On later Lanc's the was three lights installed into the wing tips red/green/clear or green/red/clear.

On Tamiya's instructions on the wings and rear wings it tells you to paint little black circles

six on the main wings and four on the rear wings, you don't have to paint these black if you

don't want too ! These black circles are actually RUBBER covers on the real aircraft in which

you could remove these to gain access to the bolts which hold the wing / tips in place.

If these cover were never removed they would have stayed the camo' colour !

oilo006fh1.jpg

oilo007ik3.jpg

ian

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Hi Chuck,

Mate I've been looking at your work with envy this morning. My grandfather Murray Hann also served as a bomb aimer with 101 squadron. His crew was all Aussie apart from one bloke. He served from March unitl the end of the war. Even being part of operations "Manna" and "Exodus". Keep up the good work.

Edited by Azza from Oz

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{snip}and total DISASTER!. As mentioned earlier, I experienced a few tiny (at that time) hairline cracks in the canopy due to the stress of fitting the side windows into the canopy. These side windows are a bit too wide, so I flexed the canopy a bit to get them in. BIG mistake, because the cracks have grown, just like a rock chip in your windshield. Still, I like the result of the "chipped" windows frames........

{snip}

The canopy has to go and I need to start all over again with another one. Fortunately here in Canada we have a great source of Tamiya replacement parts. I just ordered another "Sprue F" (only $11.00 plus shipping) from Borgfeldt Canada at the site below:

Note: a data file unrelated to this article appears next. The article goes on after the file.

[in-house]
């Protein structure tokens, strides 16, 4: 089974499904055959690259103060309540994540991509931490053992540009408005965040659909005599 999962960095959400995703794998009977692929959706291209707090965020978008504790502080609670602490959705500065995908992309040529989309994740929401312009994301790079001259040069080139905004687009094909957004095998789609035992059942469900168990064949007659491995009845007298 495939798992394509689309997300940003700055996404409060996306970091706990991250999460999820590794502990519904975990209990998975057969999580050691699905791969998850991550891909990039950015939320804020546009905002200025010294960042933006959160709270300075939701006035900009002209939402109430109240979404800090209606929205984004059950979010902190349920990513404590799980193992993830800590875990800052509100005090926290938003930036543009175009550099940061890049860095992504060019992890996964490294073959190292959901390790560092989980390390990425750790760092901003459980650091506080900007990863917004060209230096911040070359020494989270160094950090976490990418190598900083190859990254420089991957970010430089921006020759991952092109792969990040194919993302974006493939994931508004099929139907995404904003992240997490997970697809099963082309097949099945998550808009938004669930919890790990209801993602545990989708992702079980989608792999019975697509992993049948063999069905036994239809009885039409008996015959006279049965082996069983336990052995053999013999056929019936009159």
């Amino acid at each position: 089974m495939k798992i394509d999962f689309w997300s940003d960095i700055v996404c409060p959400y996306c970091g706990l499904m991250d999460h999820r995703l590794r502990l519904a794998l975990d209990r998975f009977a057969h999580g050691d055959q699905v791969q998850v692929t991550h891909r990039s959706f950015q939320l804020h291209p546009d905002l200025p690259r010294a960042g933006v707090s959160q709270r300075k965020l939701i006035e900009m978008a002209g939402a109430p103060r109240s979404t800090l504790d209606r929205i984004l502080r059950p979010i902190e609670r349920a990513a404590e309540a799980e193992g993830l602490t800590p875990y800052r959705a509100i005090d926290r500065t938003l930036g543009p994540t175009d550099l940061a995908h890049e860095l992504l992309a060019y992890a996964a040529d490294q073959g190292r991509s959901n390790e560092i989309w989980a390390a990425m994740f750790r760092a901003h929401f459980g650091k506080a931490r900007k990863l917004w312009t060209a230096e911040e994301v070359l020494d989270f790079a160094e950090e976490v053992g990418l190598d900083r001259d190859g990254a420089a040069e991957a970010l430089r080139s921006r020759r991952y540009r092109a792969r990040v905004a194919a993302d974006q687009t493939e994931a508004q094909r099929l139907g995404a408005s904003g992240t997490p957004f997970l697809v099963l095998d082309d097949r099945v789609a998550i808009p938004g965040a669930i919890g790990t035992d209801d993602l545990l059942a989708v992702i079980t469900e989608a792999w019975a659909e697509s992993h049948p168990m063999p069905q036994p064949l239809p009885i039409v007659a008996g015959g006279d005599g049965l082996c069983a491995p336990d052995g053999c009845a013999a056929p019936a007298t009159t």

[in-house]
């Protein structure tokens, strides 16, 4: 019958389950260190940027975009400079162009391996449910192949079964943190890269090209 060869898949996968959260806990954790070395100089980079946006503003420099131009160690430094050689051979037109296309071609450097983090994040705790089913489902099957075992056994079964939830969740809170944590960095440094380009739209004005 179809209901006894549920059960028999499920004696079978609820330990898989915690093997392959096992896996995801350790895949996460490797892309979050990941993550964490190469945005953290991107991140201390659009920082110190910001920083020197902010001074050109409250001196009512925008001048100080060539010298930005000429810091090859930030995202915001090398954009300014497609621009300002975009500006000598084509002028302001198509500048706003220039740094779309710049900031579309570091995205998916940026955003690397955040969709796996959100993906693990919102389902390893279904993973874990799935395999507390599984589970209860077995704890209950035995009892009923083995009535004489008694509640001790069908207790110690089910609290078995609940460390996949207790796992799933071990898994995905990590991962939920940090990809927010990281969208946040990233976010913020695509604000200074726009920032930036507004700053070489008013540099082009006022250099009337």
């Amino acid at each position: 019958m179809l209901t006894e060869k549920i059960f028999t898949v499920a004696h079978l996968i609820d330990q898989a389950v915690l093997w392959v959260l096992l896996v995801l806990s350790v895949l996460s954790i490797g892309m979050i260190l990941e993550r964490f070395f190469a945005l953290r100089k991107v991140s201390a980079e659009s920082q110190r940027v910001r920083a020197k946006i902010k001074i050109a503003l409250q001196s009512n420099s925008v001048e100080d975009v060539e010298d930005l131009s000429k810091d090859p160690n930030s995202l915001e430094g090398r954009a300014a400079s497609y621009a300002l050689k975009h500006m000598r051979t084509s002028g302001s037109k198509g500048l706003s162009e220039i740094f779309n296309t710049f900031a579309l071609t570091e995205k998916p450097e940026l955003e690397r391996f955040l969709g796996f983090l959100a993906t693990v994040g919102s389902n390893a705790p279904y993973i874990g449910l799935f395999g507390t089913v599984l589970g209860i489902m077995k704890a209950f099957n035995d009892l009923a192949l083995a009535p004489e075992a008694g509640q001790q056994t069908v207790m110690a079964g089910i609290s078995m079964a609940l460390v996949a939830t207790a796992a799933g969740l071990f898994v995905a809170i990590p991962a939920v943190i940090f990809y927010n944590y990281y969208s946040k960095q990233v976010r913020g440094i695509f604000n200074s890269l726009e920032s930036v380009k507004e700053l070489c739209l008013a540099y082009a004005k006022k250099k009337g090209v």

{snip}

Hi Chuck, I've been reading this thread with great interest. I was wondering if you've ever tried vacuum forming your own canopies? Years ago I built a 1:72 scale Lanc. I don't remember what manufacture it was but I found that the kit parts were not only really thick, but had bubbles in them, and were generally useless. So I built up a small vacuum table and was able to build really thin canopy replacements. Maybe just a thought the next time you need to replace a cracked canopy.

thanks

David

Edited by RiderFan

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Hi Chuck,

Mate I've been looking at your work with envy this morning. My grandfather Murray Hann also served as a bomb aimer with 101 squadron. His crew was all Aussie apart from one bloke. He served from March until the end of the war. Even being part of operations "Manna" and "Exodus". Keep up the good work.

Thank you "Azza". Like all of my builds, I know basically NOTHING about them until I'm done, which is typically after ~ 6 months of work. Even then, I know about 1/2 of what I should to make an accurate model. This particular build, as you can guess, has very special meaning for me.

Right off the bat, I thought that my uncle would have flown with Canadian Lancasters with Canadian crew, but, as with your grandfather, Squadron 101 was a very special one with crews of all nationalities including Canadians and Australians attached with English squadrons. As a matter of fact, most if not all of the "ABC" radar crew were of Jewish descent who could speak German fluently. Since my uncle flew with an "ABC" crew (1 extra crew member) in only about half of his missions and has no photographs of this particular ABC aircraft, I will be making this Lancaster as the bomber with "Virgin Vicky" nose art pic that he gave me of the Lancaster he flew with the most, which is not "ABC" equipped. I think my next Lanc will be - those huge antennae on ABC birds on the top and bottom of the fuselage are kinda cool and very different than most Lancs. Nothing like doing something "special".